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The Belphegor Inheritance


Back to the Old House



The uncertain days of the interregnum had come to an end. Morbius was President. The Doctor had expected no other result. Cardinal Morbius was the obvious choice, a Time Lord of the first rank, and a Prydonian. Had the last President lived to name his successor, it would almost certainly have been Morbius.

Now the unbroken chain of Prydonian supremacy would continue, and the policy of the Council would remain as it had been for centuries. The Doctor had known that his own radical calls for intervention in galactic affairs would never be heeded. Not even the arguments of Councillor Goth had swayed opinion.

Well, thought the Doctor, that suited him fine. He intended to resign from the High Council, and return to his house in the mountains of South Gallifrey. He disliked the Capitol. Now the TARDIS was completed, he had no reason to stay. Susan would be pleased.

But in the back of his mind, he kept returning to his alternative plan. There was a cosmos to explore, and it would be better to do it at first hand. The TARDIS was waiting to leave. He would have to speak to Susan about it.

First however, he had been summoned to the Prydonian College, to Cardinal Morbius's chambers. The Doctor had no idea what Morbius wanted to see him about. He imagined he would be invited to take up some important position in the new High Council - perhaps even to become the next Prydonian Cardinal. It was expected that such courtesy would be shown to a defeated presidential candidate.

The Doctor tried to think of the most gracious way to decline such an offer. He could make use of the interview to tender his resignation from the High Council.

Morbius was waiting in his private sanctum, surrounded by portraits of previous Prydonian Cardinals. He was a thin faced man, possessing cruel, hard features. His mouth seemed to be twisted into a permanent sneer. He had the bony aristocratic nose that so many Time Lords seemed to cultivate in their regenerations.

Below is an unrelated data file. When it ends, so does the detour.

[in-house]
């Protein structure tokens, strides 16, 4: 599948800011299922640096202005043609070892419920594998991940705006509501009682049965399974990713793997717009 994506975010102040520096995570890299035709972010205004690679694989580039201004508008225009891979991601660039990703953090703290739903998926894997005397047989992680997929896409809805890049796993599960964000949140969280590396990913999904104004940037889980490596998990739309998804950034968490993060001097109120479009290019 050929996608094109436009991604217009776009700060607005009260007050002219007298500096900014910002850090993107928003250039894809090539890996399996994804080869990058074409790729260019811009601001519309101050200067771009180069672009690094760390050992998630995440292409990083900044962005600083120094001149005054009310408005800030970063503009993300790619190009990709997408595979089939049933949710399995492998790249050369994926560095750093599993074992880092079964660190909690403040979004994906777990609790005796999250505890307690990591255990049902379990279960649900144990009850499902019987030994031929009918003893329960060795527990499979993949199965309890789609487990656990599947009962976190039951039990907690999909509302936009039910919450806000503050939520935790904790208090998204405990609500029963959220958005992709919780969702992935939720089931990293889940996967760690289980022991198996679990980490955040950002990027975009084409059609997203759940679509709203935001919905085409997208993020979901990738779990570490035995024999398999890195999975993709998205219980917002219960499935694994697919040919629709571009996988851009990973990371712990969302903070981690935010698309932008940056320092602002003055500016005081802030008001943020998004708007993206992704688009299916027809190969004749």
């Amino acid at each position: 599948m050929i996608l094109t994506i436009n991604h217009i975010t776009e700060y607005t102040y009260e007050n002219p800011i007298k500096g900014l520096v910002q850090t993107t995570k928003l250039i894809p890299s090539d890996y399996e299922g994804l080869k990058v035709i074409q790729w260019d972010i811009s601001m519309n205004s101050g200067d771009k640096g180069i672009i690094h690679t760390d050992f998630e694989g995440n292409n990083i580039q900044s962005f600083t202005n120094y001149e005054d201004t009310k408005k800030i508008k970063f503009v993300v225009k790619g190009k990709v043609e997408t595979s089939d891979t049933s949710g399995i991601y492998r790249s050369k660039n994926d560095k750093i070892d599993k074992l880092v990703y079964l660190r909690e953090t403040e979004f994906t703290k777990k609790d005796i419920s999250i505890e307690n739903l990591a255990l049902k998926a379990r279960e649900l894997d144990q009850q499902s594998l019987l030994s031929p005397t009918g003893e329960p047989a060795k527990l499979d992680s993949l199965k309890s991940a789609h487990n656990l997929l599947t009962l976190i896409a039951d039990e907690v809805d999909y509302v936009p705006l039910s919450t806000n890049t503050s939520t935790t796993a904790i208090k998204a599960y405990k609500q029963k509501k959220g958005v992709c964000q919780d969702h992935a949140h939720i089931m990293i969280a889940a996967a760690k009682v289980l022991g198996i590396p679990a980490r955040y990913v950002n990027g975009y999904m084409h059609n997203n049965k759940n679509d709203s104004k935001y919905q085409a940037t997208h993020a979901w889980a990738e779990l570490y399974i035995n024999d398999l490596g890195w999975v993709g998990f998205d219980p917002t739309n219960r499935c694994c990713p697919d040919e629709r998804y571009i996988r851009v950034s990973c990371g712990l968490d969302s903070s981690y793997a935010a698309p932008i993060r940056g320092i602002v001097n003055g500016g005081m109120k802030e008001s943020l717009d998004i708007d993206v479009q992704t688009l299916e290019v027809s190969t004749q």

"Come in," Morbius said. A simple invitation, and yet there was a hint of menace about it.

"You sent for me, President Elect?" the Doctor said.

"Yes," replied Morbius. "I wanted to talk to you about your political ambitions."

The Doctor shrugged his shoulders. "I have none," he said.

Morbius curled his lip and let out a sinister chuckle. "I don't believe that. You, a junior member of the Council, dared to challenge a Time Lord of the first rank for the Presidency. You are possessed of such arrogant audacity, and you claim to have no ambition?"

"Believe what you like, your Eminence. I was persuaded that I could achieve something through the Presidency. I personally believed I stood little chance. I have been proved right."

"Yes," replied Morbius quietly. "You voiced some interesting ideas in your election campaign. You spoke of the Time Lords using their great power to interfere in the state of the Galaxy."

"I believe we have a moral duty to help those less fortunate than ourselves," said the Doctor.

Morbius laughed. "You are an idealist, then?"

"I suppose so."

Shaking his head, Morbius got to his feet. "You are a fool," he snapped. "Did you really think that the Time Lords would accept such policies?"

"I had some support," the Doctor pointed out.

"Goth and his cronies?" sneered Morbius. "There have always been a few interventionists, but they achieve nothing."

"I understood," replied the Doctor, "that there was growing feeling on Gallifrey against the non interference policy. There are many who believe we should do something with our powers."

Morbius nodded slowly. "Oh indeed, you are right. I have been sounding out many Time Lords regarding their feelings in this area. I now believe that I have sufficient support to formulate some radical new policies."

The Doctor blinked in confusion. "Do you mean that you also are in favour of intervention?"

"No, of course not," Morbius snarled. "What care have I for weakling mortals? They only interest me as potential conquests."

"I don't understand," the Doctor stammered.

Morbius laughed again. "There are many who believe we should make good use of our powers. They will not be disappointed in their new President. It is my intention to conquer the Galaxy. There is no race who can resist the power of the Time Lords."

"You can't do that," said the Doctor.

"We shall see," Morbius murmured. "It is because of this that I wish to speak to you. Those who follow me shall be rewarded. I have need for loyal supporters. You and I have similar objectives. We both want the Time Lords to do more than observe."

"I only advocate interference to protect weak species from aggressors," the Doctor replied. "You and I have nothing in common."

"You think not?" replied Morbius. "When the entire galaxy is suppressed beneath Gallifreyan rule, there will be no aggressors. We will control all space, and every species will bow before us. Is that not your dream also? Join me, and we can achieve it. You can serve as my Chancellor."